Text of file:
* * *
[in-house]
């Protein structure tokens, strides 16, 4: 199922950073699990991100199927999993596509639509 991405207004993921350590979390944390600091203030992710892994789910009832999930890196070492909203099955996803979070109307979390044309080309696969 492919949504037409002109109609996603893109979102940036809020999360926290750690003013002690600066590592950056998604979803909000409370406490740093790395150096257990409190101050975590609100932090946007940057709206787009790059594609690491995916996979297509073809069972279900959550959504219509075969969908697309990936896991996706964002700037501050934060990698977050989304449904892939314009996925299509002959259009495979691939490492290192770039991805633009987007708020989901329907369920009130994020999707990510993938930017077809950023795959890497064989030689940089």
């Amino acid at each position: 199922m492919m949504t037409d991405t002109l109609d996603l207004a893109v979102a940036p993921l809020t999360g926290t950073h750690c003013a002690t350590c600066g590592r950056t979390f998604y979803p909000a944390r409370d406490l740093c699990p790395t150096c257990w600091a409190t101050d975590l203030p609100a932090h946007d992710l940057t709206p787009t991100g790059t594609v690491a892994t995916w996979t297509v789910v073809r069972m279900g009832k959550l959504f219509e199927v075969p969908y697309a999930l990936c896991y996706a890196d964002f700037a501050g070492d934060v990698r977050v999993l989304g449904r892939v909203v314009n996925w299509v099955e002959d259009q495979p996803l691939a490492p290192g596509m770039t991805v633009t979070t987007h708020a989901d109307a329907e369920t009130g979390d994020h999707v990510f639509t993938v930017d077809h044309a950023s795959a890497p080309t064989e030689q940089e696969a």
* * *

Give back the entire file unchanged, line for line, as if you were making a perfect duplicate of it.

[in-house]
């Protein structure tokens, strides 16, 4: 199922950073699990991100199927999993596509639509 991405207004993921350590979390944390600091203030992710892994789910009832999930890196070492909203099955996803979070109307979390044309080309696969 492919949504037409002109109609996603893109979102940036809020999360926290750690003013002690600066590592950056998604979803909000409370406490740093790395150096257990409190101050975590609100932090946007940057709206787009790059594609690491995916996979297509073809069972279900959550959504219509075969969908697309990936896991996706964002700037501050934060990698977050989304449904892939314009996925299509002959259009495979691939490492290192770039991805633009987007708020989901329907369920009130994020999707990510993938930017077809950023795959890497064989030689940089």
């Amino acid at each position: 199922m492919m949504t037409d991405t002109l109609d996603l207004a893109v979102a940036p993921l809020t999360g926290t950073h750690c003013a002690t350590c600066g590592r950056t979390f998604y979803p909000a944390r409370d406490l740093c699990p790395t150096c257990w600091a409190t101050d975590l203030p609100a932090h946007d992710l940057t709206p787009t991100g790059t594609v690491a892994t995916w996979t297509v789910v073809r069972m279900g009832k959550l959504f219509e199927v075969p969908y697309a999930l990936c896991y996706a890196d964002f700037a501050g070492d934060v990698r977050v999993l989304g449904r892939v909203v314009n996925w299509v099955e002959d259009q495979p996803l691939a490492p290192g596509m770039t991805v633009t979070t987007h708020a989901d109307a329907e369920t009130g979390d994020h999707v990510f639509t993938v930017d077809h044309a950023s795959a890497p080309t064989e030689q940089e696969a």